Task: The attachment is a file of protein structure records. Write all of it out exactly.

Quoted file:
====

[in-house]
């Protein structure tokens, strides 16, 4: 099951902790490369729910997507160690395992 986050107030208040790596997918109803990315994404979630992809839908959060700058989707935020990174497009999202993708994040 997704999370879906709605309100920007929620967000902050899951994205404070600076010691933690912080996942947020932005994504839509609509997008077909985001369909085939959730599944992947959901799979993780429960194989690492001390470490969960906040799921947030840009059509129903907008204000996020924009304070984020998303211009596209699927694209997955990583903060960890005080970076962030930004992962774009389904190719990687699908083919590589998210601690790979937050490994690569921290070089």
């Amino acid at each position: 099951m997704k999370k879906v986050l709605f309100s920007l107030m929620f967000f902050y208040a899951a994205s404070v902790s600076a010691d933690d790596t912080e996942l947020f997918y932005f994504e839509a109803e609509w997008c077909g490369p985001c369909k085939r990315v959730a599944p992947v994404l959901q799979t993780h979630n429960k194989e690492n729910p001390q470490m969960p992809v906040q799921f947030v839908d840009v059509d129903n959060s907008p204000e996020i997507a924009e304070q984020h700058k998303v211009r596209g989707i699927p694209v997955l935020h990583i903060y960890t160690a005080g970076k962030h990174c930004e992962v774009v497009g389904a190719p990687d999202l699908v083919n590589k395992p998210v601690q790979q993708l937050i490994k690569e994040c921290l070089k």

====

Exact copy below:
[in-house]
């Protein structure tokens, strides 16, 4: 099951902790490369729910997507160690395992 986050107030208040790596997918109803990315994404979630992809839908959060700058989707935020990174497009999202993708994040 997704999370879906709605309100920007929620967000902050899951994205404070600076010691933690912080996942947020932005994504839509609509997008077909985001369909085939959730599944992947959901799979993780429960194989690492001390470490969960906040799921947030840009059509129903907008204000996020924009304070984020998303211009596209699927694209997955990583903060960890005080970076962030930004992962774009389904190719990687699908083919590589998210601690790979937050490994690569921290070089």
């Amino acid at each position: 099951m997704k999370k879906v986050l709605f309100s920007l107030m929620f967000f902050y208040a899951a994205s404070v902790s600076a010691d933690d790596t912080e996942l947020f997918y932005f994504e839509a109803e609509w997008c077909g490369p985001c369909k085939r990315v959730a599944p992947v994404l959901q799979t993780h979630n429960k194989e690492n729910p001390q470490m969960p992809v906040q799921f947030v839908d840009v059509d129903n959060s907008p204000e996020i997507a924009e304070q984020h700058k998303v211009r596209g989707i699927p694209v997955l935020h990583i903060y960890t160690a005080g970076k962030h990174c930004e992962v774009v497009g389904a190719p990687d999202l699908v083919n590589k395992p998210v601690q790979q993708l937050i490994k690569e994040c921290l070089k």